Set in St. Louis at the turn of the century, the film is about the mundane lives of a large middle-class family, the Smiths (lord, even their name is boring).  The daughters are chasing after boys, the dad is rolling his eyes, and everyone’s all atwitter about the upcoming World’s Fair. Though the plot of Meet Me in St. Louis holds little interest for me,  the visual pop of Vincente Minnelli’s directorial style is what truly makes this film a classic. The vibrant costumes, unusual lighting, and ahead-of-its-time Halloween horror sequence—these are the elements I keep coming back to.

This film tends to get lumped into holiday movies due to Judy Garland’s heartbreakingly lovely rendition of “Have Yourself a Merry Little Christmas”, and the red velvet dress she wears. This was the moment the world sat up and took note of Garland, child actress no more. She’s beautiful and sexy, like something out of a John Singer Sargent painting. While watching Meet Me in St. Louis, celebrate Judy with this Red Velvet Martini.

Red Velvet Martini

2 oz Cake vodka

1 oz White Crème de Cacao

3/4 oz Grenadine

1/4 oz Simple syrup

2-3 dashes Aztec bitters

Chocolate drop for garnish

Mix liquid ingredients in a shaker filled with ice. Shake vigoriously, then strain into a martini glass. Garnish with a chocolate drop.

Red Velvet Martini

Because this film is full of iconic costumes, it makes me eager to learn more about the stories behind them. Until the Academy Museum of Motion Pictures opens in Los Angeles, whet your appetite with the book Hollywood Costume. And for anyone interested in the scary underbelly of a World’s Fair, I highly recommend Erik Larson’s The Devil in the White City. Chronicling the true story of a serial killer targeting visitors to the Chicago World’s Fair, this book will have you wondering if the Smith family home is really as boring as it seems. Cheers, and happy reading!

Holiday Affair

Holiday Affair

Image credit: Holiday Affair, 1949.

Poor Carl. All he wants for Christmas is for Janet Leigh to accept his proposal of marriage. He’s been waiting TWO YEARS, for god sakes. Two years of putting up with her bratty kid, watching her walk around in pointy brassieres, and being treated like the family Labrador. And now, at Christmas, he’s forced to watch his lady fall for the bedroom eyes of Robert Mitchum, an unemployed bum who hangs out in the park and gets arrested for stealing salt and pepper shakers. Holiday Affair (Disc/Download) may be billed as a charming holiday romance, but make no mistake- this film is a sad reminder that nice guys finish last.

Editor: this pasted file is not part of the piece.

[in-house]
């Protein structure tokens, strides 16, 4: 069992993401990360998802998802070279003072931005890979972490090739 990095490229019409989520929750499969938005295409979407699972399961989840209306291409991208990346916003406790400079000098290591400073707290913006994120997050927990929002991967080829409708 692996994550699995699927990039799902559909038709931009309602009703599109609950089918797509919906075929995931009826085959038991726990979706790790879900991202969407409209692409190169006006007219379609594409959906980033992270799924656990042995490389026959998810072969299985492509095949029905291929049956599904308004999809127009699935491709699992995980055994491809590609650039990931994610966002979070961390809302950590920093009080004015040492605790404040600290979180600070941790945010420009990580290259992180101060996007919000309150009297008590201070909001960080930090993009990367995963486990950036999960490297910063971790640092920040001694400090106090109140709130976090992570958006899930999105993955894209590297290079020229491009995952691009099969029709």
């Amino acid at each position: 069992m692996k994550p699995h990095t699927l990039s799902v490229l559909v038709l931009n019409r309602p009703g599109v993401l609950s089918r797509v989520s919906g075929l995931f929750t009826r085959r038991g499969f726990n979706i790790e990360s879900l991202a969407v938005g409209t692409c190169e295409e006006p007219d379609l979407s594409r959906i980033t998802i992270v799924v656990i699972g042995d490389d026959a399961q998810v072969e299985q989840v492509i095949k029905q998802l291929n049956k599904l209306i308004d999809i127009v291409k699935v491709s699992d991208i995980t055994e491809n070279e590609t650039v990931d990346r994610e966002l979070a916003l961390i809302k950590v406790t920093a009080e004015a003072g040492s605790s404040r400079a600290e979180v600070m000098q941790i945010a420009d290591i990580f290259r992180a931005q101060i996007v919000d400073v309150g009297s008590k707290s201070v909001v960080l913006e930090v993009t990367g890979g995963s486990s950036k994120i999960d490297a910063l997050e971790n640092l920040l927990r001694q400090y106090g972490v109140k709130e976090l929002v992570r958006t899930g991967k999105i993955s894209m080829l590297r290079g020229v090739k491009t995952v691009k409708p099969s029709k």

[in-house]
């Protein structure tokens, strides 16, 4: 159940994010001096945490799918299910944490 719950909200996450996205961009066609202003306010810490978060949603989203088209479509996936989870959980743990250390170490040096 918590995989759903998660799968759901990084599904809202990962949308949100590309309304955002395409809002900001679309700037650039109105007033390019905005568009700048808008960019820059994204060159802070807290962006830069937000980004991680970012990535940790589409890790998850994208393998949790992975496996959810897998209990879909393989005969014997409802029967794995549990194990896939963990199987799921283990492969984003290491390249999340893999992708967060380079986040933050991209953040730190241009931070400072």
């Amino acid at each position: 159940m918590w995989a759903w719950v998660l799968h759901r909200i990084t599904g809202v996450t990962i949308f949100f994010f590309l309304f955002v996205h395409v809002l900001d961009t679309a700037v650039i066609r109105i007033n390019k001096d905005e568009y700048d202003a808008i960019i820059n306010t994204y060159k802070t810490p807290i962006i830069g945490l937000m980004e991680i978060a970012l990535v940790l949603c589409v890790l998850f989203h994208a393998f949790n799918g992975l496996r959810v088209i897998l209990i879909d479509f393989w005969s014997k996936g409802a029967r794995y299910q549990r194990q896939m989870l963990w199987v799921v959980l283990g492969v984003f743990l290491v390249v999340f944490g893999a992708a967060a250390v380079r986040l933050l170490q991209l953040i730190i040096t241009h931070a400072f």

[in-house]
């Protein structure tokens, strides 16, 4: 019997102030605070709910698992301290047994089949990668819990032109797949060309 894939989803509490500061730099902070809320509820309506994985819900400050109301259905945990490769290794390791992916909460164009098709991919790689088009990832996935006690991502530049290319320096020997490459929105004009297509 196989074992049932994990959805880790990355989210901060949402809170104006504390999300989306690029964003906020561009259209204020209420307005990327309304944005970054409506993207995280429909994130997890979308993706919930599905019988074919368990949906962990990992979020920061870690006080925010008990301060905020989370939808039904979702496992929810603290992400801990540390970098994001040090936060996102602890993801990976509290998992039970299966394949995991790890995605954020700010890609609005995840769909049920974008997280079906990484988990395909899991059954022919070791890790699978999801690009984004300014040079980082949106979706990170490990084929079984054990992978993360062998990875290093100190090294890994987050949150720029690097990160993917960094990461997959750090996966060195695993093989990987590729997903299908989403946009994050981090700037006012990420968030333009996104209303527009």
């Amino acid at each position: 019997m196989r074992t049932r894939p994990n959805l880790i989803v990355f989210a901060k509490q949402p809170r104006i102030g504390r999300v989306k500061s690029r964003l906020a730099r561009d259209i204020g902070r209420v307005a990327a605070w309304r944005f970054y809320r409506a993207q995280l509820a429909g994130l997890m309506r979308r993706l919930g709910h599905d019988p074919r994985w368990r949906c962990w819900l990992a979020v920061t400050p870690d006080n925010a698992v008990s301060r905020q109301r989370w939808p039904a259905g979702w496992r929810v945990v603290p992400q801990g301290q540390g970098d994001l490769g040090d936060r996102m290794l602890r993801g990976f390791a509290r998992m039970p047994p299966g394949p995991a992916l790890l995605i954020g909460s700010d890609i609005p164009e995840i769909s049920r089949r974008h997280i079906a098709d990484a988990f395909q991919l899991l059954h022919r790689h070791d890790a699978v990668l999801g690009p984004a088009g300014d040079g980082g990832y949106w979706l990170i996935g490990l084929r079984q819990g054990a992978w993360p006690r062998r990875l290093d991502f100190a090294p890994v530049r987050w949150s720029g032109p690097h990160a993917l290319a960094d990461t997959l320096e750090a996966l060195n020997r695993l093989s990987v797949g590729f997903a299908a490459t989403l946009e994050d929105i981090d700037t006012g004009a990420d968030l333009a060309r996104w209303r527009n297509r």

I thought I’d seen the pinnacle of annoying child actors in the 1953 western Shane. But then came Timmy. Timmy is the kind of kid who badgers his broke single mom for the most expensive Christmas present on the market, thus making her feel guilty for all of her life choices. Timmy also turns the “poor me” face on Robert Mitchum’s character Steve, convincing this guy who just lost his job to spend a bunch of money on a kid he barely knows. Meanwhile, Carl the Earnest Lawyer wants to give Timmy and his mom a stable home and a hefty joint bank account. Does Timmy want that? No, of course not. He kicks Carl in the leg, screams his head off, and tries his damnest to fix his mom up with the hot bum. I have two words for Timmy’s Mom: Birth. Control.

I’m of the opinion that pretty much every Robert Mitchum film should be watched with Bourbon. This is a man’s man if there ever was one. Because I spent this movie mostly wanting to smash Timmy’s face in, while watching Holiday Affair I recommend drinking a Holiday Bourbon Smash.

Holiday Bourbon Smash

2 oz Bourbon

1 oz Pear Liqueur

2 oz Apple Cider

1 oz Lemon Juice

2 tbsp Cinnamon Pear jam

Club Soda

Cinnamon Stick Garnish

Combine the bourbon, pear liqueur, apple cider, lemon juice, and jam in a shaker filled with ice. Shake vigorously until well mixed, then strain into a glass filled with ice. Top with club soda, and garnish with a cinnamon stick.

Holiday Bourbon Smash.jpeg

The thing about this film is, I should love it. A single-mom-finding-romance-again is one of my favorite tropes! That Holiday Affair fails to light my yule log might be because I’ve read so many wonderful novels that do a much better job with this story. An old favorite of mine is Susan Elizabeth Phillips’ Dream a Little Dream, which features an adorably sweet kid, the feisty widow of a televangelist, and her romance with a hunky drive-in movie theater owner. There isn’t a Christmas tree, but did I mention he owns a movie theater??  Cheers!

Christmas in Connecticut

Christmas in Connecticut

Image credit: Christmas in Connecticut, 1945.

Take a saucy career-minded city gal, put her on a farm, hand her a baby and force her to flip flapjacks, and what do you get? This week’s delightful classic rom-com Christmas in Connecticut (Disc/Download). Though it would later be remade by esteemed director Arnold Schwartzenegger (no, I am not joking), the original Barbara Stanwyck version holds up remarkably well. This is Hallmark Christmas with better clothes, better looking men, and better acting. What are you waiting for?!

The parallels between my life and Elizabeth’s are uncanny.  When I started Cinema Sips over five years ago, I’ll be honest- I had no idea what I was doing. I trusted recipe books and expert advice to get me through, kind of like Elizabeth relies on her Hungarian chef uncle to convince readers she knows her way around a kitchen. Also, we both have no clue what to do with a baby. Literally, none. And most importantly, we strive to be the best-dressed person in any room, meager paychecks be-damned. Therefore, I can really empathize when Elizabeth is forced to pretend to be a domestic goddess for one zany weekend at Christmas, all to impress her publisher and a Navy war hero. Sometimes, a lady doesn’t want to flip flapjacks or give a baby a bath, so back the f*ck off, okay???